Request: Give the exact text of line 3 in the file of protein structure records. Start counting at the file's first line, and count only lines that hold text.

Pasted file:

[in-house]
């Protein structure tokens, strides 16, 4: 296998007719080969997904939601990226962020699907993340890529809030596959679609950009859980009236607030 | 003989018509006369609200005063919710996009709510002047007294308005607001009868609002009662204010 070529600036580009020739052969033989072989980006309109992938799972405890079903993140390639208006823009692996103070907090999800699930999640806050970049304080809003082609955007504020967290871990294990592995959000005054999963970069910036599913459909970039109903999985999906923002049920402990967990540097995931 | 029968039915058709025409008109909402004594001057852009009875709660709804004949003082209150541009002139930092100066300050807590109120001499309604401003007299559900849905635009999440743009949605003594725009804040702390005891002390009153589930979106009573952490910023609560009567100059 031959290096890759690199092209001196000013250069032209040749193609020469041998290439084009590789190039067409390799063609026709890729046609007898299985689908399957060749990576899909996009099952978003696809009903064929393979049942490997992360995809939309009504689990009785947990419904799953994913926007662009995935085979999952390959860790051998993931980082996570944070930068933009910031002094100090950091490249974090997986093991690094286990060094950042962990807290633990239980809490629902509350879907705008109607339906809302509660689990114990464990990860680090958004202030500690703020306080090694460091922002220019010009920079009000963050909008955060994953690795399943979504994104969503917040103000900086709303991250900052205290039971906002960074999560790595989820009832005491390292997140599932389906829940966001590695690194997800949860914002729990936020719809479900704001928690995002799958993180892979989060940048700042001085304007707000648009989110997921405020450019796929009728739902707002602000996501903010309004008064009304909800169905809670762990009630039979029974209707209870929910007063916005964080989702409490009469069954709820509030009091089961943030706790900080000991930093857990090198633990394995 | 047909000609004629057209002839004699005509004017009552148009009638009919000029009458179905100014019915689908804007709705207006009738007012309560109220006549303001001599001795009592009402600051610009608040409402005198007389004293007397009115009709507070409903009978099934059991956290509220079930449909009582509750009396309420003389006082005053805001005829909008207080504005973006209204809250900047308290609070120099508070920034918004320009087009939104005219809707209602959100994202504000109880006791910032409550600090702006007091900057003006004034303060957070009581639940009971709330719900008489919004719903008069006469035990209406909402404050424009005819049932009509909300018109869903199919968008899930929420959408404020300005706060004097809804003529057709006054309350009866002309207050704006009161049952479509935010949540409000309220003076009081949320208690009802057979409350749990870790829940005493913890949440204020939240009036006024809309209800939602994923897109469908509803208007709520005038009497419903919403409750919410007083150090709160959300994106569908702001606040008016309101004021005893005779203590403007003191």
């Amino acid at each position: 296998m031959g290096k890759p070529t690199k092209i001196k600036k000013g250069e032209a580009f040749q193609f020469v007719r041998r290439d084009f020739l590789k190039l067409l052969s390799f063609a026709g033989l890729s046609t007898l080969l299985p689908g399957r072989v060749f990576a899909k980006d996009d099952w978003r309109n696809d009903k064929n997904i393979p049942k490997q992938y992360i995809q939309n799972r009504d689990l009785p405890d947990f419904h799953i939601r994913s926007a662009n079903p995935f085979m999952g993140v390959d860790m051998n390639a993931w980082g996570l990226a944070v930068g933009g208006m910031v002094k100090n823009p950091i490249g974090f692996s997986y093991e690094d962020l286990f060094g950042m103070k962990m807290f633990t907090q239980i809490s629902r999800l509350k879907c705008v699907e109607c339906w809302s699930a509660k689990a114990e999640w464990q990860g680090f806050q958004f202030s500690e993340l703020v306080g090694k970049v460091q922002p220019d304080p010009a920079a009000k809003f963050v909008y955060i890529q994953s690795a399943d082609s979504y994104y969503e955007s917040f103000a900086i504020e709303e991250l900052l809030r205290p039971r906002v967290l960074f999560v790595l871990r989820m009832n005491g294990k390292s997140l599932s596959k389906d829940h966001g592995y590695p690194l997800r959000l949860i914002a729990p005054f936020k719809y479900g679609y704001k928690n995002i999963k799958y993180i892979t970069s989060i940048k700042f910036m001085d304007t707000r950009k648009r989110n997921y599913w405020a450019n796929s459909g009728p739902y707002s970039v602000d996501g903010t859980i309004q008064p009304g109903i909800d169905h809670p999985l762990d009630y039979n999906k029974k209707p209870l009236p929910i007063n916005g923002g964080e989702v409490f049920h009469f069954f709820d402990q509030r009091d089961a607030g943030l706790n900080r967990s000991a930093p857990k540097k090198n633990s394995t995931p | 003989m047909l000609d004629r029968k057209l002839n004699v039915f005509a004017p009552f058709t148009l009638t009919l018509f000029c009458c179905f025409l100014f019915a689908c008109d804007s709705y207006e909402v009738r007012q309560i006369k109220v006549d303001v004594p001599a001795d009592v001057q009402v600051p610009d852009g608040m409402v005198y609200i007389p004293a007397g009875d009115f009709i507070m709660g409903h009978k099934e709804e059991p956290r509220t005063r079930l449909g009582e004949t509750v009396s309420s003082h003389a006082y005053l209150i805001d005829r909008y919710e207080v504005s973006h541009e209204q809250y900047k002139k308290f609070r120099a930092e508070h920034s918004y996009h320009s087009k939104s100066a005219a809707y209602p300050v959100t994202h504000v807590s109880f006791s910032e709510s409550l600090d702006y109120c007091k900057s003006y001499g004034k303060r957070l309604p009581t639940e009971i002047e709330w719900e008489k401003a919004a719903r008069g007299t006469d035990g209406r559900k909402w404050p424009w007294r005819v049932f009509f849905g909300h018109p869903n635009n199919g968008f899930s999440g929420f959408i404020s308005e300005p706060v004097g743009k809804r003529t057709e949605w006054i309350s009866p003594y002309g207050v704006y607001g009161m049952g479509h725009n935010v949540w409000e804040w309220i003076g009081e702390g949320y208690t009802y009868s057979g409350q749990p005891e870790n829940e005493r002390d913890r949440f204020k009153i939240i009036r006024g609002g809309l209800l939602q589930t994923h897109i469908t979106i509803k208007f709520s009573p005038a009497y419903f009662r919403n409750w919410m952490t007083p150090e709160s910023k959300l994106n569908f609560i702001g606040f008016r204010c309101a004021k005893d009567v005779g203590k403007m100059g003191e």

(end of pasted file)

């Amino acid at each position: 296998m031959g290096k890759p070529t690199k092209i001196k600036k000013g250069e032209a580009f040749q193609f020469v007719r041998r290439d084009f020739l590789k190039l067409l052969s390799f063609a026709g033989l890729s046609t007898l080969l299985p689908g399957r072989v060749f990576a899909k980006d996009d099952w978003r309109n696809d009903k064929n997904i393979p049942k490997q992938y992360i995809q939309n799972r009504d689990l009785p405890d947990f419904h799953i939601r994913s926007a662009n079903p995935f085979m999952g993140v390959d860790m051998n390639a993931w980082g996570l990226a944070v930068g933009g208006m910031v002094k100090n823009p950091i490249g974090f692996s997986y093991e690094d962020l286990f060094g950042m103070k962990m807290f633990t907090q239980i809490s629902r999800l509350k879907c705008v699907e109607c339906w809302s699930a509660k689990a114990e999640w464990q990860g680090f806050q958004f202030s500690e993340l703020v306080g090694k970049v460091q922002p220019d304080p010009a920079a009000k809003f963050v909008y955060i890529q994953s690795a399943d082609s979504y994104y969503e955007s917040f103000a900086i504020e709303e991250l900052l809030r205290p039971r906002v967290l960074f999560v790595l871990r989820m009832n005491g294990k390292s997140l599932s596959k389906d829940h966001g592995y590695p690194l997800r959000l949860i914002a729990p005054f936020k719809y479900g679609y704001k928690n995002i999963k799958y993180i892979t970069s989060i940048k700042f910036m001085d304007t707000r950009k648009r989110n997921y599913w405020a450019n796929s459909g009728p739902y707002s970039v602000d996501g903010t859980i309004q008064p009304g109903i909800d169905h809670p999985l762990d009630y039979n999906k029974k209707p209870l009236p929910i007063n916005g923002g964080e989702v409490f049920h009469f069954f709820d402990q509030r009091d089961a607030g943030l706790n900080r967990s000991a930093p857990k540097k090198n633990s394995t995931p | 003989m047909l000609d004629r029968k057209l002839n004699v039915f005509a004017p009552f058709t148009l009638t009919l018509f000029c009458c179905f025409l100014f019915a689908c008109d804007s709705y207006e909402v009738r007012q309560i006369k109220v006549d303001v004594p001599a001795d009592v001057q009402v600051p610009d852009g608040m409402v005198y609200i007389p004293a007397g009875d009115f009709i507070m709660g409903h009978k099934e709804e059991p956290r509220t005063r079930l449909g009582e004949t509750v009396s309420s003082h003389a006082y005053l209150i805001d005829r909008y919710e207080v504005s973006h541009e209204q809250y900047k002139k308290f609070r120099a930092e508070h920034s918004y996009h320009s087009k939104s100066a005219a809707y209602p300050v959100t994202h504000v807590s109880f006791s910032e709510s409550l600090d702006y109120c007091k900057s003006y001499g004034k303060r957070l309604p009581t639940e009971i002047e709330w719900e008489k401003a919004a719903r008069g007299t006469d035990g209406r559900k909402w404050p424009w007294r005819v049932f009509f849905g909300h018109p869903n635009n199919g968008f899930s999440g929420f959408i404020s308005e300005p706060v004097g743009k809804r003529t057709e949605w006054i309350s009866p003594y002309g207050v704006y607001g009161m049952g479509h725009n935010v949540w409000e804040w309220i003076g009081e702390g949320y208690t009802y009868s057979g409350q749990p005891e870790n829940e005493r002390d913890r949440f204020k009153i939240i009036r006024g609002g809309l209800l939602q589930t994923h897109i469908t979106i509803k208007f709520s009573p005038a009497y419903f009662r919403n409750w919410m952490t007083p150090e709160s910023k959300l994106n569908f609560i702001g606040f008016r204010c309101a004021k005893d009567v005779g203590k403007m100059g003191e």